Seasonic PRIME Titanium 850W (Page 2 of 4) | Reports

Page 2 - Physical Look - Outside

I would never dream of the day I would call a power supply interesting to look at, but Seasonic's PRIME Titanium 850W certainly convinced me to change my mind. The latest flagship of Seasonic's lineup is quite a departure in appearance from the Platinum I reviewed five years ago. As you can see in our photo above, the PRIME Titanium 850W I am covering today has side scoop vents and a patterned mesh for some visual flare. At 17cm deep, it is also a full two centimeters shorter than its predecessor, making it very reasonably sized for the performance grade and wattage it is designed for. Most modular power supplies are longer than non-modular units by a centimeter or two, as the extra length is needed to accommodate its connector board at the back. We will take a look inside the PSU on the next page. For most ATX or eATX chassis, length should not be much of a problem, if at all. However, if you have a mATX or mITX case that takes standard power supplies, the shorter length will definitely serve as an advantage, especially considering the fact the Seasonic PRIME Titanium 850W is fully modular. If size is your primary concern, the SilverStone Strider Titanium ST80F-TI 800W is even shorter at 15cm.

From our view above, Seasonic's Prime branding is located dead center on the honeycomb fan grille, which itself is a little offset to the side. The full branding is implemented on both sides, where you can spot Seasonic's logo and the shiny PRIME Titanium branding. To make sure you will see the branding right side up at all times, the orientation of it is different on both sides, so whatever side facing the user after installation will always be correct. Its classical SECC construction comes finished off a U-shaped chrome plate with a honeycomb mesh guarding the primary and only cooling fan installed. The 135mm fan generates airflow by drawing air from the bottom of the power supply over its internal components to keep the temperatures in check. Exhaust heat is allowed to leave at the back of the power supply through the large secondary honeycomb mesh opening. Meanwhile, four screws secure the power supply case together; where one screw has a warranty seal over it, so you cannot open the PRIME Titanium 850W without voiding its epic twelve-year warranty.

Starting from the back part of the power supply, we have the same familiar honeycomb mesh design like most PSUs with a bottom mounted fan; what you will find here is a horizontally aligned male connector for power input on the western edge, along with an on/off switch and a button to toggle Hybrid Mode. Adjacent to it is Seasonic's logo. I find having the button here to be much better than the Platinum, where the switch is located on the cable connection panel, as this is much more accessible. That aside, I do not see a reason why you will not leave Hybrid Mode on. Hybrid Mode keeps the fan off until it exceeds about 40% of the load threshold. Disabling Hybrid Mode ensures the fan stays on at all times, but the Seasonic PRIME Titanium is intelligently designed to keep it from overheating regardless of what the active setting is.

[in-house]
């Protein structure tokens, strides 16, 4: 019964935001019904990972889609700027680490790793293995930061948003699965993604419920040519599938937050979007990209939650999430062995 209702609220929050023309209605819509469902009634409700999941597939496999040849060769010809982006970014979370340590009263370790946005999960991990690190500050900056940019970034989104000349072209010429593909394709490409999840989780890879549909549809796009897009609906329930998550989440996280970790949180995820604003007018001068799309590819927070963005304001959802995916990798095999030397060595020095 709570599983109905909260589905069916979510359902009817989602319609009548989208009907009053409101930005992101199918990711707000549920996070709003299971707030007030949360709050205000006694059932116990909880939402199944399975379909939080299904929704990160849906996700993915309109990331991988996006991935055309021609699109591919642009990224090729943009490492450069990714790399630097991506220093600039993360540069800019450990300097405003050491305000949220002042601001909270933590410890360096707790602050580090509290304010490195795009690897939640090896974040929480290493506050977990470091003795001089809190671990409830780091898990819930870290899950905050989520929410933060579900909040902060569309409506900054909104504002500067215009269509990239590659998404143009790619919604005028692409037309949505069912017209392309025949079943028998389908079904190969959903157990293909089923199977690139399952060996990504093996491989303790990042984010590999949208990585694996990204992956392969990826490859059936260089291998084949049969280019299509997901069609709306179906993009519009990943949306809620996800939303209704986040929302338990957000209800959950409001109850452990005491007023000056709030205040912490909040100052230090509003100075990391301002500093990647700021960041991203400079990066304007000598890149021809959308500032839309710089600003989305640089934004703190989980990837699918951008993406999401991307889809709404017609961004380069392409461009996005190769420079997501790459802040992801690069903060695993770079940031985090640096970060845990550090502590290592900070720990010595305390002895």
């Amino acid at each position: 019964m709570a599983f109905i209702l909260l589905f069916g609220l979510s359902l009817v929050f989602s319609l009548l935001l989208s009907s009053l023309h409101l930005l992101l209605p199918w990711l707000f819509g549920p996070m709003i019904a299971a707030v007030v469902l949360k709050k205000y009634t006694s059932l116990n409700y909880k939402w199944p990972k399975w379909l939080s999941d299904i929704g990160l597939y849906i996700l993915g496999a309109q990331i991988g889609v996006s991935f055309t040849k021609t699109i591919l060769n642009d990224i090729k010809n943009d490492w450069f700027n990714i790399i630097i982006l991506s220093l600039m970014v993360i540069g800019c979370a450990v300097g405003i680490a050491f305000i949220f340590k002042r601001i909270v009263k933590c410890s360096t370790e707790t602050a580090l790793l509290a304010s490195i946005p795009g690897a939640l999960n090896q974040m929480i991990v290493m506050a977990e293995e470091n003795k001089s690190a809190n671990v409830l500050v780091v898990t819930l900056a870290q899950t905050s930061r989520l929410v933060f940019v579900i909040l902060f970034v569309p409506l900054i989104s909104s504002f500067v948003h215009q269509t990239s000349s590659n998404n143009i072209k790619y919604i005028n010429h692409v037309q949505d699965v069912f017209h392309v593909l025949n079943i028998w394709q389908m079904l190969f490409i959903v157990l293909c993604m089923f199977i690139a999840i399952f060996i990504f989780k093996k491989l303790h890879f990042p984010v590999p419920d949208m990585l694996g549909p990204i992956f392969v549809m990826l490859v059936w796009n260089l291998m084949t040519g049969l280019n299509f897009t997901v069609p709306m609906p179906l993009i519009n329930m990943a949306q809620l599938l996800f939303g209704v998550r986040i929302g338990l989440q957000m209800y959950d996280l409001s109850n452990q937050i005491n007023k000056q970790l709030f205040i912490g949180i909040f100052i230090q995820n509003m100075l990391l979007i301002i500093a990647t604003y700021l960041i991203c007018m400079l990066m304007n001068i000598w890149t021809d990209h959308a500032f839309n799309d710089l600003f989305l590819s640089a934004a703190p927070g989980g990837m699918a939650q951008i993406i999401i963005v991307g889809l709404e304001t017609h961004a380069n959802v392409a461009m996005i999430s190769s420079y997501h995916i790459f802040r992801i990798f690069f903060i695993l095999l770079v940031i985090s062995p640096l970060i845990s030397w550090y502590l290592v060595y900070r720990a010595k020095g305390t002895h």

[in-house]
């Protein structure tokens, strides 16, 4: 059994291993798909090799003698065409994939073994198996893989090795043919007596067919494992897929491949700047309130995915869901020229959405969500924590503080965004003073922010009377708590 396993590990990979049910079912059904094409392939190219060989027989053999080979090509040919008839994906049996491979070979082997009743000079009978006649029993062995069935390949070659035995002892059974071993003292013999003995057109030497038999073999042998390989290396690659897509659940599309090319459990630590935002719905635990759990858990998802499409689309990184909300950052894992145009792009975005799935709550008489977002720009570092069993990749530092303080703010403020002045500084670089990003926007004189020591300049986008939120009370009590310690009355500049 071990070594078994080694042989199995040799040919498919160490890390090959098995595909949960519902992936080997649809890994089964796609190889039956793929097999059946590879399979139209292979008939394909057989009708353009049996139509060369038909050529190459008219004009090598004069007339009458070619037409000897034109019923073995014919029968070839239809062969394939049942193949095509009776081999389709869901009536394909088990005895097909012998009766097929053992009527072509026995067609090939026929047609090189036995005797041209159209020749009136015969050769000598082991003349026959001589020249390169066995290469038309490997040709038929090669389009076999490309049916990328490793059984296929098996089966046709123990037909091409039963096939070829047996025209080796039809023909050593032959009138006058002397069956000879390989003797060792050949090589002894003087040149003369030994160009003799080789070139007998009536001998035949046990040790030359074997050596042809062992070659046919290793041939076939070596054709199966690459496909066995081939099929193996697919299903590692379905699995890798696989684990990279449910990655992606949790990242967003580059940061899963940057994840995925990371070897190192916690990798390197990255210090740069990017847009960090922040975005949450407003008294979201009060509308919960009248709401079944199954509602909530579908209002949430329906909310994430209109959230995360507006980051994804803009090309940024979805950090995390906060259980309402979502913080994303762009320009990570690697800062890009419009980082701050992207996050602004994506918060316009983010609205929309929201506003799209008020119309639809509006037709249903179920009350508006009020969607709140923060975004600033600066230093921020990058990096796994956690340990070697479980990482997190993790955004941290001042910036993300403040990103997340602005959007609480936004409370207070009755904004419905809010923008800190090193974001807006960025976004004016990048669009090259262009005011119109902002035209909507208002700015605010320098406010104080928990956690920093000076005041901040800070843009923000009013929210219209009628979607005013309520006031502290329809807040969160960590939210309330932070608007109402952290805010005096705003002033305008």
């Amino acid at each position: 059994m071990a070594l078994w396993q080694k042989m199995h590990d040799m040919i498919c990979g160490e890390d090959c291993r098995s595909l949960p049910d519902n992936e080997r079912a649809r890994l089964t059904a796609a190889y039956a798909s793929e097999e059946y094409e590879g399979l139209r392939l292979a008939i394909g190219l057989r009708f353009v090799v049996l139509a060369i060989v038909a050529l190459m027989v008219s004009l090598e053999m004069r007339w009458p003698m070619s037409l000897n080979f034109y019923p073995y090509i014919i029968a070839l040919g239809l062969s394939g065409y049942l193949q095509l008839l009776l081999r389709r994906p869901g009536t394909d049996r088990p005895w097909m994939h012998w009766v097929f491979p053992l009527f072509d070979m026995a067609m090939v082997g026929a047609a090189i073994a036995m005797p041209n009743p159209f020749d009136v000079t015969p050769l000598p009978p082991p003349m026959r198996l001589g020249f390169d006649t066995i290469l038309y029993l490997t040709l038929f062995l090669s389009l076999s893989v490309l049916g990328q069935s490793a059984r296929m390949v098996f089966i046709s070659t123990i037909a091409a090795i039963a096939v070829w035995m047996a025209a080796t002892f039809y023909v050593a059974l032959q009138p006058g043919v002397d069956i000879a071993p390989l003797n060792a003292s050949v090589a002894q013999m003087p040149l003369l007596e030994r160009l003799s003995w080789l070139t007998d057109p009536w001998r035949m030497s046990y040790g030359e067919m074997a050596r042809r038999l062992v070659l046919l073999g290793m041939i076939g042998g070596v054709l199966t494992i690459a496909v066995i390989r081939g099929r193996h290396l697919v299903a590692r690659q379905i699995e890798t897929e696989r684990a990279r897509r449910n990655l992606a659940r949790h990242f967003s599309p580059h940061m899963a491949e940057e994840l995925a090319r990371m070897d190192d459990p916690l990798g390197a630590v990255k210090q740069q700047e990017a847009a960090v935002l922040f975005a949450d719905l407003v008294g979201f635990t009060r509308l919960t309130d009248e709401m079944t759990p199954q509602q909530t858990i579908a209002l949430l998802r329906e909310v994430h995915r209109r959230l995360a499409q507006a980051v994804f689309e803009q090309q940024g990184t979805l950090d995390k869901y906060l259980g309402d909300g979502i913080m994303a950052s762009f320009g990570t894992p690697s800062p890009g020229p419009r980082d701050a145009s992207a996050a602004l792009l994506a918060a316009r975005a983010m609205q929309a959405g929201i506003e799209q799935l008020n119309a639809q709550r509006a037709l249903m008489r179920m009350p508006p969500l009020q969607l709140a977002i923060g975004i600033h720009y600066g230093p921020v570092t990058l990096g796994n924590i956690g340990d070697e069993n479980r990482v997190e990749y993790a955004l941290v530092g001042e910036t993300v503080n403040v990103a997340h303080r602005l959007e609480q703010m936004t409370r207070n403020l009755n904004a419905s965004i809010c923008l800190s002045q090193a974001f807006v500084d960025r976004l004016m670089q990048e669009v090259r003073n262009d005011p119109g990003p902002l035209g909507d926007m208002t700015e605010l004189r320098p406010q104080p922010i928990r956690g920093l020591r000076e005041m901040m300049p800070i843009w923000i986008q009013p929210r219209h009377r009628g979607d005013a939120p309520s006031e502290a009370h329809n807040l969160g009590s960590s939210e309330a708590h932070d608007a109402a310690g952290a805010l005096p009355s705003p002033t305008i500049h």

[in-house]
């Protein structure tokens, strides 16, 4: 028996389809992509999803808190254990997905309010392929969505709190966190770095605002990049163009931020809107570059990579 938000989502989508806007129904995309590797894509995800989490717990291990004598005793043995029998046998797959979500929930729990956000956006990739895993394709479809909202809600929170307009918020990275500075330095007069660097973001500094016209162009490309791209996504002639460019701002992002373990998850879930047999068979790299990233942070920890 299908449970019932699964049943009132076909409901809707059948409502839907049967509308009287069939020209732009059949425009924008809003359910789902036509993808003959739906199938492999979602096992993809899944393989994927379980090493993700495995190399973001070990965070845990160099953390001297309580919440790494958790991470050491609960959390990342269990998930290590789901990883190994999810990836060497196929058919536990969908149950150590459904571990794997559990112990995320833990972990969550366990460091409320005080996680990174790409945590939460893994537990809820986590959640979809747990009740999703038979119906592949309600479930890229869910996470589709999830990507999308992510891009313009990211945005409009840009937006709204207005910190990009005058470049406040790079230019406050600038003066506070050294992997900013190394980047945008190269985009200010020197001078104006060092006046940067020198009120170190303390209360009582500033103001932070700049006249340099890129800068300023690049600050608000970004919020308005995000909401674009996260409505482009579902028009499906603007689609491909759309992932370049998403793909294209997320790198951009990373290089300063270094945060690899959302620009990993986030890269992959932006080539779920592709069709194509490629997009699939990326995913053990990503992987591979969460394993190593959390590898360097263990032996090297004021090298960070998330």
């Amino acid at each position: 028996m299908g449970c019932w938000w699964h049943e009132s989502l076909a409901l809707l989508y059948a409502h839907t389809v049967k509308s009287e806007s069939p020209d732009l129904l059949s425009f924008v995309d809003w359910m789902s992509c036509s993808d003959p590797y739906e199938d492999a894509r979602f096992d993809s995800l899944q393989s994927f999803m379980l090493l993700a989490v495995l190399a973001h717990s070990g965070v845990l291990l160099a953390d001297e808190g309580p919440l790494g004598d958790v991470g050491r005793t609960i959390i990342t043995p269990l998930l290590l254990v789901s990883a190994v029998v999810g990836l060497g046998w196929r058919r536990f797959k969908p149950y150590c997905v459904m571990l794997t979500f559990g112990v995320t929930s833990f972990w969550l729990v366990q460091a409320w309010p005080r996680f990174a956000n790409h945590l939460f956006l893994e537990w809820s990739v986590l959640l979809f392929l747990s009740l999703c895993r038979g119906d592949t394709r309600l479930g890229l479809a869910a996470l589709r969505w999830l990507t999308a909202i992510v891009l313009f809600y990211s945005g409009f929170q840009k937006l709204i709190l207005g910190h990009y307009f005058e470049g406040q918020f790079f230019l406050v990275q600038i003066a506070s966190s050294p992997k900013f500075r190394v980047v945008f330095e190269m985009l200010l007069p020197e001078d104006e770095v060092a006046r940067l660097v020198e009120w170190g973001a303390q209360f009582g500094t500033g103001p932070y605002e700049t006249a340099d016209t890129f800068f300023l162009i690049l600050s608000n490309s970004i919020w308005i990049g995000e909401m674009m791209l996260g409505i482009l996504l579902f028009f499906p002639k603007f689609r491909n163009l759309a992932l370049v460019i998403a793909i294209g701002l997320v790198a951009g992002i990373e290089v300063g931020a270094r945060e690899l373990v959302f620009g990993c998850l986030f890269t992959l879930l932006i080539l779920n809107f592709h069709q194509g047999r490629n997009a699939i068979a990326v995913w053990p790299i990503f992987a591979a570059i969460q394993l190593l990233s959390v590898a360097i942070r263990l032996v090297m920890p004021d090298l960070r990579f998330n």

The low resistance honeycomb mesh design is implemented to maximize airflow and minimize air resistance. This is done as heat needs to leave the power supply as easily and efficiently as possible, because the PRIME Titanium 850W incorporates only one 135mm fan at the bottom with no auxiliary fan. It is also implemented in a relatively efficient manner, as the power input block takes up a minimal amount of room here. As with all active PFC power supplies, the Seasonic PRIME Titanium 850W has an automatic full range (100V-240V) AC line voltage selection, so the user does not have to worry about manually selecting input voltage.

Like Seasonic's former flagship series, the PRIME Titanium 850W is a fully modular power supply. This means all cables are completely detachable from the main unit. While it is somewhat questionable with regards to why this is necessary, since cables such as the ATX 24-pin and ATX 4-pin/EPS 8-pin have practically an 100% chance of being connected at all times, it may prove to be beneficial to an extent when building your computer initially.